Can You Buy a House With No Credit?

Your record of on-time payments for things like rent, utilities and insurance can fill in for a credit history with some lenders.
Barbara Marquand
By Barbara Marquand 
Reviewed by Michelle Blackford
Can You Buy a House With No Credit?

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It's possible to get a mortgage if you don't have a credit score, but you'll probably have to look harder to find the right lender — and be prepared to provide extra documentation to show a record of paying bills on time.

Here's what to know.

What are credit history, credit report and credit score?

  • A traditional credit history is a record of how someone has repaid debts such as car and student loans, mortgages and credit cards.

  • Your history is contained in credit reports compiled by the three major credit-reporting companies — Equifax, Experian and TransUnion.

  • A credit score is a three-digit number based on information in someone's credit reports. Two of the most important elements are whether a person has a history of making on-time payments and the amount of money they owe compared with their available credit. Lenders use credit scores to assess the likelihood that applicants will repay money they borrow.

If you've never taken out a loan, had a credit card or been an authorized user on someone's credit account, then you may not have a credit report or credit score.

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The difference between bad credit and no credit

  • Bad credit means you've had some missteps and your credit score is low. A score below 630 on a scale of 300-850 is typically considered a bad credit score. You may be able to qualify for a mortgage with a credit score in the 500s or low 600s, but you'll pay a higher interest rate than a borrower with good credit.

  • No credit means you don't have a track record of handling credit accounts, so you don't have a credit score. With no credit score to go on, it's more challenging for lenders to gauge the risk of loaning you money.

Getting a mortgage with nontraditional credit

Traditional credit data refers to information about credit card accounts, loans and mortgages. Nontraditional credit data is information about your history of making regular payments for things like rent, utilities and insurance.

Government-backed home loans allow lenders to use nontraditional credit data to evaluate borrowers who don't have credit scores. They include:

  • FHA loans, backed by the Federal Housing Administration. They are open to first-time and repeat home buyers.

  • USDA loans, backed by the U.S. Department of Agriculture. These loans are for rural home buyers.

  • VA loans, backed by the U.S. Department of Veterans Affairs. Only active and veteran military members and some surviving spouses are eligible.

It's also possible to get a conventional loan without a credit score. Fannie Mae and Freddie Mac, the government-sponsored enterprises that drive many of the underwriting decisions lenders make, have guidelines for evaluating conventional borrowers with no traditional credit.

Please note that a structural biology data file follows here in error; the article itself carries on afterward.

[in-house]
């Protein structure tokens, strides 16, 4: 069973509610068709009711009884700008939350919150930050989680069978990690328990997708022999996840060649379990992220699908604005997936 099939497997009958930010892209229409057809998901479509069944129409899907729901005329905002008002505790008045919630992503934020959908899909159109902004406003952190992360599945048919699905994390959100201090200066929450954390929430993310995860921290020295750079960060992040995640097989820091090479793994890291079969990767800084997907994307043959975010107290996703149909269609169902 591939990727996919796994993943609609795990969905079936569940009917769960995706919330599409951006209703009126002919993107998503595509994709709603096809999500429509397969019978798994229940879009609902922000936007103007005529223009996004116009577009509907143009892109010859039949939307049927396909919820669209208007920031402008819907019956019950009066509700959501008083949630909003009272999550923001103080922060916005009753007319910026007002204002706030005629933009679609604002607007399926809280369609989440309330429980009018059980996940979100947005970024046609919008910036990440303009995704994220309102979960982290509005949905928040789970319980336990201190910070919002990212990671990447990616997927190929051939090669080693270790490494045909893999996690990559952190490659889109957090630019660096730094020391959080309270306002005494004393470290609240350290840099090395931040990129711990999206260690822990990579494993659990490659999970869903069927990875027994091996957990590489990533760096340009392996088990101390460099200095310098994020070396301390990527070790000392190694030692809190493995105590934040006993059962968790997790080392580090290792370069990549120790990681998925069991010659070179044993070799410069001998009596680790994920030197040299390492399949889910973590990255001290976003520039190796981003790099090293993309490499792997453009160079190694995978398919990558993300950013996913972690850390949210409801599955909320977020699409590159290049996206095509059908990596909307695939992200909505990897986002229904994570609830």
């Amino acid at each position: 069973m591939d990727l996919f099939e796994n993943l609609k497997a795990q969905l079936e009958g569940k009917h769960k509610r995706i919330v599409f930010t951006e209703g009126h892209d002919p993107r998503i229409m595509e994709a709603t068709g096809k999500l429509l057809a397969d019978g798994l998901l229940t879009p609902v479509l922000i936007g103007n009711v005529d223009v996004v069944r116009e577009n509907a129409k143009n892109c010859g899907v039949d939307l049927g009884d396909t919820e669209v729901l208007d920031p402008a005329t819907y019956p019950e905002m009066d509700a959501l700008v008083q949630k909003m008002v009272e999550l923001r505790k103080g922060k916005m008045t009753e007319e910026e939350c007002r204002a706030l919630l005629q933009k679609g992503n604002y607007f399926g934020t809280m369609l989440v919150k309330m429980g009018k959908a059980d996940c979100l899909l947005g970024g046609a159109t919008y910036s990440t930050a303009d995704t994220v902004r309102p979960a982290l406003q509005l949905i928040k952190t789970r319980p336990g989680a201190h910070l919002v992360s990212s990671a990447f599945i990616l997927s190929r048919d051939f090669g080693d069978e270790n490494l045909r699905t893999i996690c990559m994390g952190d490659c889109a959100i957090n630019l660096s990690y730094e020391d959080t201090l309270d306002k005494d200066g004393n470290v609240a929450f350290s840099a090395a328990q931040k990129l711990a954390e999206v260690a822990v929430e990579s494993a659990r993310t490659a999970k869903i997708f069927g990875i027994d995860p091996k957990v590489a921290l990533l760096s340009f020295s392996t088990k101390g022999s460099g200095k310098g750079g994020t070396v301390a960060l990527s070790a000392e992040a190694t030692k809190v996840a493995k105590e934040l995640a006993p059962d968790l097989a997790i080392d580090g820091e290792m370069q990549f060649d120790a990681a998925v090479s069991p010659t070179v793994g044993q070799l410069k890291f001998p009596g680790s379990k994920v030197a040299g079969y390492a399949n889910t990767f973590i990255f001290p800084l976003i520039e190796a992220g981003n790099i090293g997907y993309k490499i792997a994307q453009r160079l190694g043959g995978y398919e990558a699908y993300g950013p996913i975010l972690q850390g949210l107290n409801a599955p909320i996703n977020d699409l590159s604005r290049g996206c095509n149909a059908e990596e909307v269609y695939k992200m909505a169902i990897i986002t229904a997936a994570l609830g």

Each loan program and lender has its own requirements, but generally to qualify with nontraditional credit you'll need to have made 12 months of timely payments for at least two to three types of continuing obligations, such as housing, utilities and insurance.

Be prepared to provide documentation of your payment history, such as canceled checks, money order receipts and account statements. The lender may also order a special report from a company that verifies rent, utility, phone and other payments.

Shop mortgage lenders

Not all lenders consider nontraditional credit, so you'll need to shop around and compare a few that do. Contact lenders and talk to loan officers to learn about your options.

Be aware that lenders have tightened their requirements since the COVID-19 pandemic began, so it may be harder than usual to find one that will work with you. Lenders continue to be cautious, given an increase in mortgage delinquency rates in the second quarter and the ongoing recession, according to the Mortgage Bankers Association.

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How to build credit

To make it easier to qualify for loans, you can take steps to build a traditional credit history.

Secured credit cards and credit-builder loans are two ways to get started. Secured cards are backed by a cash deposit. With credit-builder loans, you make payments, and the amount you borrow is held in a bank account. You can't access any of the money until you've repaid the loan.

To build a good credit history,

  • Pay your bills on time.

  • Keep credit balances under 30% of your credit limits.

  • Maintain a mix of accounts.

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